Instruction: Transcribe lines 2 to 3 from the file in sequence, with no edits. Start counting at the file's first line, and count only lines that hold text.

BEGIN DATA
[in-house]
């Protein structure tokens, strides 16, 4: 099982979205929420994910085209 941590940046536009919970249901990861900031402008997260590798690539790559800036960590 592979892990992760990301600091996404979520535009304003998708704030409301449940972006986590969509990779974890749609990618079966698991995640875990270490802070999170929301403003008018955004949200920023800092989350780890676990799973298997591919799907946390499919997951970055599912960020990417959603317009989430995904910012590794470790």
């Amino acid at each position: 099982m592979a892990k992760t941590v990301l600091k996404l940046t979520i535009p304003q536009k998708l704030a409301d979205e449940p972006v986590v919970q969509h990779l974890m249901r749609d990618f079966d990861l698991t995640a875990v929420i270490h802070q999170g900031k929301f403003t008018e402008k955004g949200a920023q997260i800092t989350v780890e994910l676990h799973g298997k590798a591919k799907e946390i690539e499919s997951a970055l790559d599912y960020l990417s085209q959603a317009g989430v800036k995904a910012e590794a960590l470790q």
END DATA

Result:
């Protein structure tokens, strides 16, 4: 099982979205929420994910085209 941590940046536009919970249901990861900031402008997260590798690539790559800036960590 592979892990992760990301600091996404979520535009304003998708704030409301449940972006986590969509990779974890749609990618079966698991995640875990270490802070999170929301403003008018955004949200920023800092989350780890676990799973298997591919799907946390499919997951970055599912960020990417959603317009989430995904910012590794470790």
């Amino acid at each position: 099982m592979a892990k992760t941590v990301l600091k996404l940046t979520i535009p304003q536009k998708l704030a409301d979205e449940p972006v986590v919970q969509h990779l974890m249901r749609d990618f079966d990861l698991t995640a875990v929420i270490h802070q999170g900031k929301f403003t008018e402008k955004g949200a920023q997260i800092t989350v780890e994910l676990h799973g298997k590798a591919k799907e946390i690539e499919s997951a970055l790559d599912y960020l990417s085209q959603a317009g989430v800036k995904a910012e590794a960590l470790q």